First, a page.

A Bullish Breakout For Small Caps Is Underway

Bryan Perry

A former Wall Street financial advisor with three decades' experience, Bryan Perry focuses his efforts on high-yield income investing and quick-hitting options plays.

On Sept. 21, I wrote about how it might be time to consider going long in the Russell 2000 and upping exposure to the small-cap stocks that, as a whole, had lagged the year-to-date performance of the Dow, S&P and Nasdaq.

Smaller companies have been hit harder than big ones by the COVID-19 Delta strain, mandates, labor shortages, supply-chain disruptions and the rising costs of inputs and shipping from third-party providers that have been crushed by demand and severe wait times. The distribution of assets for a broad-based index is attractive in the current market landscape, which has been rewarding the top-weighted sectors.

Six weeks later, the chart of the iShares Russell 2000 ETF (IWM) is trading at about the same level, but with the 20- and 50-day moving averages beginning to lift off of the 200-day moving average (black). The basing formation is getting longer, and investors haven’t missed out if the small-cap train does, in fact, leave the station.

Six weeks later, the chart of the iShares Russell 2000 ETF (IWM) is trading at about the same level, but with the 20- and 50-day moving averages beginning to lift off of the 200-day moving average (black). Unlike the exchange-traded funds (ETFs) such as SPY and QQQ, where there is a very high concentration of total asset weighting of 27.5% and 55.6%, respectively, that account for the top 10 holdings of each ETF, the top ten holdings in IWM represent only 2.9% of total assets — quite a difference given there are 2,026 total stocks in IWM.

There are a couple of other ways to invest in the small-cap arena that can be considered for investors seeking exposure here. The iShares Core S&P Small Cap ETF (IJR), which holds 603 stocks and has Assets Under Management (AUM) of $70.2 billion, actually has more AUM than IWM, indicating to me that institutional money prefers a reduced number of positions on a more select basis.


BlackRock Cash Funds: Treasury;SL Agency 1.14%
Macy’s Inc. M 0.68%
Chart Industries Inc. GTLS 0.66%
Omnicell Inc. OMCL 0.62%
Stamps.Com Inc ORD STMP 0.58%
Power Integrations Inc. POWI 0.58%
NeoGenomics Inc. NEO 0.57%
Exponent Inc. EXPO 0.57%
Range Resources Corp. RRC 0.57%
SPS Commerce Inc. SPSC 0.56%
Innovative Industrial Properties Inc. IIPR 0.53%
AMN Healthcare Services Inc. AMN 0.52%
Balchem Corp. BCPC 0.45%
PDC Energy Inc. PDCE 0.45%
Watts Water Technologies Inc. Cl A WTS 0.45%
Agree Realty Corp. ADC 0.44%
John Bean Technologies Corp. JBT 0.43%
UFP Industries Inc. UFPI 0.41%
Matador Resources Co. MTDR 0.40%
Signet Jewelers Ltd. SIG 0.40%
ExlService Holdings Inc. EXLS 0.40%
Diodes Inc. DIOD 0.39%
Korn Ferry KFY 0.39%
Vonage Holdings Corp. VG 0.39%
Ensign Group Inc. ENSG 0.38%

Source: MarketWatch.com 

The chart of IJR is very similar to that of IWM, so owning either seems to work, given the high price correlation, at least for now. I prefer the blend of the top holdings in IJR over that of IWM. That’s just a personal choice. In any event, as capital flows continue to find their way into the stock market, it stands to reason that the small-cap sector will have its day in the sun soon, especially with the Dow, S&P and Nasdaq all technically overbought heading into this week.

Small caps have lagged as the ultimate growth stocks. They are viewed as the most vulnerable to inflation and, to date, that has been a legitimate concern. However, the Conference Board just released its latest forecast for U.S. gross domestic product (GDP), showing a notable slowing in 2022 and again in 2023. If GDP does decline from its 5.7% rate to 3.5%, then bond yields won’t likely climb much higher than where they currently stand.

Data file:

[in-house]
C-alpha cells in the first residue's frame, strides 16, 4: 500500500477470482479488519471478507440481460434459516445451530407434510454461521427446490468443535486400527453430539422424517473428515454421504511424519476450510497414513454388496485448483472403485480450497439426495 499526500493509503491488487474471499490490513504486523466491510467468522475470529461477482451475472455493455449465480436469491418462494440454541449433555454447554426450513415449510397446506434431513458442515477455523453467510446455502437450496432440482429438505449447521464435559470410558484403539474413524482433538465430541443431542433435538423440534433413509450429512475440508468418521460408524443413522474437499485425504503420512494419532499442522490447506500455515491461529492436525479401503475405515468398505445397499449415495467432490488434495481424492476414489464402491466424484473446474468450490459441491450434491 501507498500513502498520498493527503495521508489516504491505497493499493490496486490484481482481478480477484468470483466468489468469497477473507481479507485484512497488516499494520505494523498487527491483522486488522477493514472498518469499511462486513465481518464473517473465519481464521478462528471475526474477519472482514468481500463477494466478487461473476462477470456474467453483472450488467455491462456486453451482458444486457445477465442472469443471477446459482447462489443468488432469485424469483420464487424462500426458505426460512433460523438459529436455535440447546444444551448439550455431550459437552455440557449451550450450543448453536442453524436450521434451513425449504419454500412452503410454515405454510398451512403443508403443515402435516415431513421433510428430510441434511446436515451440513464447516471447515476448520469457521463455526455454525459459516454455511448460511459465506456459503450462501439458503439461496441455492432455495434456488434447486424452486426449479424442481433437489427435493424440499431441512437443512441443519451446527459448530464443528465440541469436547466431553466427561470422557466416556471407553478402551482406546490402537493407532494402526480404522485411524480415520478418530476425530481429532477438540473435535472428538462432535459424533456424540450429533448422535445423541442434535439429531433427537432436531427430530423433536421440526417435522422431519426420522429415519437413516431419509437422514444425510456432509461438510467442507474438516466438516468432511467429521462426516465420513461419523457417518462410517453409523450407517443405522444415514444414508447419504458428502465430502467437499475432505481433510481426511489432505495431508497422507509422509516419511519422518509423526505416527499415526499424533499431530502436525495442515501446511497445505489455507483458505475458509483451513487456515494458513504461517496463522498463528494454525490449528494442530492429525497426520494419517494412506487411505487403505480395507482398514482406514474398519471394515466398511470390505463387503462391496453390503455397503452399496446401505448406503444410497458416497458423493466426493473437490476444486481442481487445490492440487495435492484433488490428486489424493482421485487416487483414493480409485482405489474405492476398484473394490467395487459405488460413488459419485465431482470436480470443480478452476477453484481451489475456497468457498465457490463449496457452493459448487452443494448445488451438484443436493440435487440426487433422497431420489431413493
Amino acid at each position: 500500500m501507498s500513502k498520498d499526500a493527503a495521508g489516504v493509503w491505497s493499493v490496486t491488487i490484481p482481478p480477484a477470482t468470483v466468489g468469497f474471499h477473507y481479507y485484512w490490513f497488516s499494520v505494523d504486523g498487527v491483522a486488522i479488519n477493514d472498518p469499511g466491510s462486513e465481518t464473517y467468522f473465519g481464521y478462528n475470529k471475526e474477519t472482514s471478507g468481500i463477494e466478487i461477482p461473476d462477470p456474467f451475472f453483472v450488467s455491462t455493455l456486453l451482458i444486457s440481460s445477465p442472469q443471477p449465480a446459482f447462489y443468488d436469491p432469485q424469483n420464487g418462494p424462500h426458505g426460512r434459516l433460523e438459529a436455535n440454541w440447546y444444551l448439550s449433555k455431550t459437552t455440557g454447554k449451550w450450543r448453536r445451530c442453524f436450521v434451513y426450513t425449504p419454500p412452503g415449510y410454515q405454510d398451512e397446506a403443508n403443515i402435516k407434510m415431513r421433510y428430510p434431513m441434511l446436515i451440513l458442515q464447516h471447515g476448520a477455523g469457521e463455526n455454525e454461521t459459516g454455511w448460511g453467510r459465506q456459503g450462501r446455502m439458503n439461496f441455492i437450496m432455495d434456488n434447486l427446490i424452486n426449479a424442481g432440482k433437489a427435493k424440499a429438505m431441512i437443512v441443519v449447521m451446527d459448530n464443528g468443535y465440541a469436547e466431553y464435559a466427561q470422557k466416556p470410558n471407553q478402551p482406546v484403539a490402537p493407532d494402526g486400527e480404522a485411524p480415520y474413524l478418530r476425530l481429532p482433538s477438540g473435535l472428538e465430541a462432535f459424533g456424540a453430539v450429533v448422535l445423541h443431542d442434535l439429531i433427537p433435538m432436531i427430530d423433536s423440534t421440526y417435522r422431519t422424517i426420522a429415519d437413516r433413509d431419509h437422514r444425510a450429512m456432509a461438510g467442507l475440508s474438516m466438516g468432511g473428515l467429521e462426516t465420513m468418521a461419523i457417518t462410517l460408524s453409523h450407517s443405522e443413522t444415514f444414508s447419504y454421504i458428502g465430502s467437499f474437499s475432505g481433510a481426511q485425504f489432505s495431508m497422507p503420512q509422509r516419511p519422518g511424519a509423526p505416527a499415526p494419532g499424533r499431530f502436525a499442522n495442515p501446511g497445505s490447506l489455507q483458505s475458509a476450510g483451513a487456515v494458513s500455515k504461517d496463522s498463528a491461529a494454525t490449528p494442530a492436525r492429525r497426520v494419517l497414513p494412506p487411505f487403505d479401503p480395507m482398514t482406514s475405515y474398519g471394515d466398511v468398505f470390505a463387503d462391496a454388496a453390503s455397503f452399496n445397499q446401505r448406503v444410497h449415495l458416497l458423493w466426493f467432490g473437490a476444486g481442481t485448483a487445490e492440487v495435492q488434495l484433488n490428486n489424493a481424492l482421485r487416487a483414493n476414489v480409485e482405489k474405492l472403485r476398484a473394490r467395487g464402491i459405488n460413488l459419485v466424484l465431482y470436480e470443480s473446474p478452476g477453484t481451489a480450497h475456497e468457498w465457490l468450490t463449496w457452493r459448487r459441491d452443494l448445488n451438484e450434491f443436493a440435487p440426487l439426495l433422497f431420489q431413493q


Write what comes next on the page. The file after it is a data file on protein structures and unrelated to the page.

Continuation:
It is still very early to make this call, but any relief in energy prices and the supply-chain backups will bring down the Consumer Price Index (CPI), Producer Price Index (PPI) and personal consumption expenditures (PCE) figures, which should translate into a higher level of confidence for small-cap investing. We’ll know more about how this scenario could unfold after Fed officials make their thoughts and plans for the economy public, as well as having a chance to assess wage inflation with the next set of labor statistics. 

I am bringing the Russell 2000 to light again because it has the most potential as an index to outperform going forward. The next five months could be the best period for being long in stocks in general, the way we are all familiar with the term “the bigger the base, the higher the space,” as technical jargon for when a stock or index finally breaks out of its basing formation.

What I also like about this investment proposition is that most of the companies in the Russell are domestic businesses. The United States seems to be on much better economic footing than European, Asian and Latin American economies. If there is a global small-cap rally, it likely will catch fire here first. This is one area of the market that is not extended when so much of everything else is. 

Chasing stocks higher that have already had stellar year-to-date gains can be hazardous to one’s portfolio. For many hundreds of big-cap and mid-cap leading stocks, the easy money has been made, at least for the intermediate term. Such is definitely not the case for the small-cap world of equities. If the Russell does break out to the upside by the year’s end, it will have the potential to outperform the other major averages over a much shorter period of time.

The Russell 2000 Index needs to clear 2,360 on big volume to break free of its current nine-month trading range. If so, there’s excellent potential to ring up some fat holiday season profits.

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